Prince Arthur Ikpechukwu Eze v Conway & Anor (2019)


A contract for a property purchase was not void or voidable despite the vendors' agreement to pay the acquisition agent a fee without the buyer's knowledge. The agent's relationship to the buyer was not such as to engage the law on bribery and secret commissions, so the agreement could not constitute a promise of a bribe or secret commission.


The buyer in a property transaction appealed against a decision that he had been in breach of contract after he decided not to proceed with the purchase, where the judge found that the sale contract was enforceable despite the vendors' promise of a payment, without the buyer's knowledge, to the "acquisition agent" (O) arranging the transaction.

The vendors had sought to sell the property for around £5 million. They were approached by O, who falsely claimed to represent a buyer. In April 2015, the vendors agreed in principle to pay O a fee for bringing the sale about. Later in April, O approached the appellant buyer. In May, after O falsely claimed that the buyer would not pay him a fee and threatened that he would otherwise abort the transaction, the vendors agreed that, upon sale, O would receive a fee of £75,000. In June, the buyer signed the purchase contract and a transfer form. He told his solicitors that O had authority to give them instructions regarding the purchase. The parties exchanged contracts in August for a price of £5 million. The buyer pulled out. The vendors later sold the property for a lower price than the buyer had agreed and claimed the difference in price plus the costs of a bridging loan they had needed. The buyer argued that the contract was void or voidable because the vendors' agreement to pay O a fee constituted a promise of a bribe or secret commission to O acting as the buyer's agent. The judge held that O had been acting in a purely "ministerial" role in relation to the transaction and that his relationship with the buyer was not one which engaged the law of bribery and secret commissions.


Was the relationship between O and the buyer such that O was incapable of being bribed? For the law of bribery and secret commissions to be engaged, there had to be a relationship of trust and confidence between the recipient of the benefit and the principal which put the recipient in a real position of potential conflict between his interest and his duty. That depended on the nature of the individual's duties and and which of those duties was engaged in the precise circumstances under consideration. Although the relationship of principal and agent was a fiduciary one, not every person described as an "agent" was the subject of fiduciary duties, and a person described as an agent could owe fiduciary duties in relation to some activities and not others, Novoship (UK) Ltd v Mikhaylyuk [2012] EWHC 3586 (Comm) and New Zealand Netherlands Society "Oranje" v Kuys [1973] 1 W.L.R. 1126 applied, Boardman v Phipps [1967] 2 A.C. 46, Bristol & West Building Society v Mothew (t/a Stapley & Co) [1998] Ch. 1, Reading v Attorney General [1949] 2 K.B. 232 and McWilliam v Norton Finance (UK) Ltd (In Liquidation) [2015] EWCA Civ 186 followed. The judge had not decided in abstract that those who acted in a "ministerial" role did not attract the law of bribery and secret commissions. On the contrary, he had considered all the relevant facts of the relationship between O and the buyer in relation to the relevant transaction in a very detailed way, made findings, applied the law and reached an evaluative judgment about the obligations and duties attaching to the actual relationship in relation to the actual transaction. The judge had been right to concentrate on the actual state of affairs between O and the buyer rather than what the vendors believed the circumstances to be, or how O had presented his role to them: their understanding as to his role was irrelevant. He had been entitled to find that O had been nobody's agent at the outset and that when the buyer came on the scene in April he had been offered a pre-packaged deal, leading to no other relationship between them at that time than that of salesman and recipient of information. Had the relationship matured thereafter into a fiduciary relationship, O or the vendors should have disclosed the promise of the fee to the buyer at that stage. However, on the evidence, the judge had been entitled to conclude that the relationship had not matured in that way (see paras 39-51 of judgment).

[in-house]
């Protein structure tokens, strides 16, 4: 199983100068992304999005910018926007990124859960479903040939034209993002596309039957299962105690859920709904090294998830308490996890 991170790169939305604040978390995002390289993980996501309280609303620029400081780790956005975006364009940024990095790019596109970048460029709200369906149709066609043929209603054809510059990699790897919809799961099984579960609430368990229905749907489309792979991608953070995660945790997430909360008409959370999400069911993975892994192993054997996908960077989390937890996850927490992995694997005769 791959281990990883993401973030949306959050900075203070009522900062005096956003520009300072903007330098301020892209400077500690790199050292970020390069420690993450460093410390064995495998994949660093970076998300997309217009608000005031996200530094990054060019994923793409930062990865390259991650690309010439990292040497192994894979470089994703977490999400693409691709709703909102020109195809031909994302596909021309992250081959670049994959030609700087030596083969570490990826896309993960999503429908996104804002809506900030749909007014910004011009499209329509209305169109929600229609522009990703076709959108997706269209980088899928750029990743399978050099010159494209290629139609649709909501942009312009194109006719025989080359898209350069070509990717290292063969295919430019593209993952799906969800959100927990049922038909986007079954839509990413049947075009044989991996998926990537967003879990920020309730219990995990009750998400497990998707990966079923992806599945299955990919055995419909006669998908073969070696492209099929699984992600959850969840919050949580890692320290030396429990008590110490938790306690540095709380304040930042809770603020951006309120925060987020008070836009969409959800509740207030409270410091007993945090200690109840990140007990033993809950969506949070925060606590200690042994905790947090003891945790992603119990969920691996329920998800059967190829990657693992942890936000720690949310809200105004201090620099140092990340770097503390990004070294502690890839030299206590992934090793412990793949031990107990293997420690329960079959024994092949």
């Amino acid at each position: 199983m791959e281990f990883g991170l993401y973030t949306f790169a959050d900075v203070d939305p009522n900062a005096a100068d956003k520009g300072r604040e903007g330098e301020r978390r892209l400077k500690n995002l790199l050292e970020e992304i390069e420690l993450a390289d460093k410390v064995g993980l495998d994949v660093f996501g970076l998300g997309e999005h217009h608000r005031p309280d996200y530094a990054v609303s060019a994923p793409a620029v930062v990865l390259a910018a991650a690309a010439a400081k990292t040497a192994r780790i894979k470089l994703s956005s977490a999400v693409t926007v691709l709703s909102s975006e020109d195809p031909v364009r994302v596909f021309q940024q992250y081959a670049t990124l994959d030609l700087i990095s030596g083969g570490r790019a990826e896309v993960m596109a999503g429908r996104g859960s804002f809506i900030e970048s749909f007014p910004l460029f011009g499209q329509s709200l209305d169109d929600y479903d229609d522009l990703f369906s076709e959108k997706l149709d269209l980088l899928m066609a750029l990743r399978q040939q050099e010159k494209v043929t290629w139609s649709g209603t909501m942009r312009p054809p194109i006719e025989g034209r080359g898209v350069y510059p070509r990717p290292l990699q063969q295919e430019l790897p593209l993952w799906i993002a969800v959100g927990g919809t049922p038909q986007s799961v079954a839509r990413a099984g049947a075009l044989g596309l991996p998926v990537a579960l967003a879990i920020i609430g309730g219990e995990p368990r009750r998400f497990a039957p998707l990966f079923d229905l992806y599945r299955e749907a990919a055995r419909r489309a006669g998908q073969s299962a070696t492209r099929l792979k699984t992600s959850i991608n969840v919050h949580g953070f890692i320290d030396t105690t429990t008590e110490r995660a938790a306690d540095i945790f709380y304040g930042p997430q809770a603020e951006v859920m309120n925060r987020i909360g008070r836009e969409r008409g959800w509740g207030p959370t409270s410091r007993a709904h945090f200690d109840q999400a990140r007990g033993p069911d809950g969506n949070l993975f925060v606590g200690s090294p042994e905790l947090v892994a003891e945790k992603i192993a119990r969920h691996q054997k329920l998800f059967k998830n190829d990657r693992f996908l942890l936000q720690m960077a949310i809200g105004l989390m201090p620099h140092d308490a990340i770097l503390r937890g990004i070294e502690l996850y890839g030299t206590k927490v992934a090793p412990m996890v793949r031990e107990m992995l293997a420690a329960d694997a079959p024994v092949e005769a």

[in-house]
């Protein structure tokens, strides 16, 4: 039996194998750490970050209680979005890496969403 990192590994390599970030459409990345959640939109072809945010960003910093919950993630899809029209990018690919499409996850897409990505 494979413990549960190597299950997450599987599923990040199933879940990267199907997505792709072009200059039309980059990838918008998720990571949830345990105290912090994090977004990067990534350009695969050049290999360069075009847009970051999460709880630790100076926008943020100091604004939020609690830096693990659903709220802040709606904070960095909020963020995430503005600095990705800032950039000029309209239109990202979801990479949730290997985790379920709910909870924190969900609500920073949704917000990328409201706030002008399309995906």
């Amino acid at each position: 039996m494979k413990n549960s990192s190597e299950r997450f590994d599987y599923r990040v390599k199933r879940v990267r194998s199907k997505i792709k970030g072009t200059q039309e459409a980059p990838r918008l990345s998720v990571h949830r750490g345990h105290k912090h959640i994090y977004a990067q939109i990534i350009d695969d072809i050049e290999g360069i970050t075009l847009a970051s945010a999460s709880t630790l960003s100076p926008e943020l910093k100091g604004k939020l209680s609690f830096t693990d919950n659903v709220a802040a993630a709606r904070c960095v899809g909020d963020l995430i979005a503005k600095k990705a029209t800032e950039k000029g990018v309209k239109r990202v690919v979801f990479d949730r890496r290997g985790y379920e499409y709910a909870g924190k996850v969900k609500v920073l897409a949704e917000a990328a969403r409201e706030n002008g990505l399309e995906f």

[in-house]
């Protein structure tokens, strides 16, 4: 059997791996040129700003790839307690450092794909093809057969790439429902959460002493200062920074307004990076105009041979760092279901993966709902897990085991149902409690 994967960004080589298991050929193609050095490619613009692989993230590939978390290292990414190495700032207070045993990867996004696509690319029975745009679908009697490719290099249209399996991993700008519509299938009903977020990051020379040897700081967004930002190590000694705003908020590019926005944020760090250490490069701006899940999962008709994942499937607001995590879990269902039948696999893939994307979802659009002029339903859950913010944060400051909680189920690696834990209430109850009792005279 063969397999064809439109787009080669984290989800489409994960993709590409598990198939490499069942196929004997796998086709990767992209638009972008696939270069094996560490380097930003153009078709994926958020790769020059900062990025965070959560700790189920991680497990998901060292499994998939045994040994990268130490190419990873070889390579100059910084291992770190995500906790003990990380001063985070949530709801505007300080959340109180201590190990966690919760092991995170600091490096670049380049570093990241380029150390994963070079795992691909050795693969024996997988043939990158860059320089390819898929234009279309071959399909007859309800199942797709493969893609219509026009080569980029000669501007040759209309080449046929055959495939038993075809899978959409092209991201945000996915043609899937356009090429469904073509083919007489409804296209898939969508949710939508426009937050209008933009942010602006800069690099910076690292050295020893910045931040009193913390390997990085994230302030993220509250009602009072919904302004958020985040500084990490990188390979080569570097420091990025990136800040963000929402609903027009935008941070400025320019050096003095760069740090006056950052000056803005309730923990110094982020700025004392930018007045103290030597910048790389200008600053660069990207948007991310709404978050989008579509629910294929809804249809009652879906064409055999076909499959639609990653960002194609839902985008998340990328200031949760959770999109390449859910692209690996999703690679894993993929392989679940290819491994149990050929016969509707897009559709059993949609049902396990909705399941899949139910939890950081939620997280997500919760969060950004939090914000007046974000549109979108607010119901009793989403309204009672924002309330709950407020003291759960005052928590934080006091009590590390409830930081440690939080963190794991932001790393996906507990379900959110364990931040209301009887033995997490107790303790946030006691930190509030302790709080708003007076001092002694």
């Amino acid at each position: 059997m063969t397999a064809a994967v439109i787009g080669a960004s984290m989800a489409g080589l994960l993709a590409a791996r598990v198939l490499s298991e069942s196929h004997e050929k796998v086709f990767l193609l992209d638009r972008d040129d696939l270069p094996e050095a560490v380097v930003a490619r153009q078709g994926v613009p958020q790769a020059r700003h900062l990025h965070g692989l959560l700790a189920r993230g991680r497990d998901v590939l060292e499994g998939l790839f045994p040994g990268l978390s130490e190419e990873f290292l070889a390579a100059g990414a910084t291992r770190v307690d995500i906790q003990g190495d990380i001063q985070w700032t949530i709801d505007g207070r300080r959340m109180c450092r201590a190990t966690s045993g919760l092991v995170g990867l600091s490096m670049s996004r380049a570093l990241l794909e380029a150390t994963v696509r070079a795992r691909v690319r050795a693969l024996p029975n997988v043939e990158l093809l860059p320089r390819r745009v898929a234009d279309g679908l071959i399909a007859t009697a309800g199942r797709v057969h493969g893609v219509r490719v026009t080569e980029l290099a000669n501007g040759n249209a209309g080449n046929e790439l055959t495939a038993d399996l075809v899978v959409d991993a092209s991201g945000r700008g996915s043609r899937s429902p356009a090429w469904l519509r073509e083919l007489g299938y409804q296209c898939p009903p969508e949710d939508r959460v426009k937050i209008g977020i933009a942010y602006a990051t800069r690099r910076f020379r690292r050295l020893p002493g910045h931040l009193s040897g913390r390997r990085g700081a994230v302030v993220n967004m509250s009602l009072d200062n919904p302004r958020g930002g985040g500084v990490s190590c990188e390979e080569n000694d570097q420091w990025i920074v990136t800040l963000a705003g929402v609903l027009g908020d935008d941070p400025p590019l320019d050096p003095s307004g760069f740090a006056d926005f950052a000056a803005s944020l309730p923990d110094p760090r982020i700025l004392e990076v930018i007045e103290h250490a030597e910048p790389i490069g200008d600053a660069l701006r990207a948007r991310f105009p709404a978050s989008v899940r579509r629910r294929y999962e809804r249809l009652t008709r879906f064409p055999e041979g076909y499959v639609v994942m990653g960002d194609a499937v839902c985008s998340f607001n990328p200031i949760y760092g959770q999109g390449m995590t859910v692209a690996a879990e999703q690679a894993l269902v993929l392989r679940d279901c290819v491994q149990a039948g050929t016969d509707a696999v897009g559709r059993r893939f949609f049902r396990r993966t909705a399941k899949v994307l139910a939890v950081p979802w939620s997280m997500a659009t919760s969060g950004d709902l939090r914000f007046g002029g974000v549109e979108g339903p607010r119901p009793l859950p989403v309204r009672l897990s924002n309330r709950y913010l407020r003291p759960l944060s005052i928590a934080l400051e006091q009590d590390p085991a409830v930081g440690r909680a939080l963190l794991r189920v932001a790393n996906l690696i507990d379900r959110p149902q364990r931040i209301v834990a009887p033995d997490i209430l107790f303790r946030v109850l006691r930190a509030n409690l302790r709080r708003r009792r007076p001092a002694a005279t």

Appeal dismissed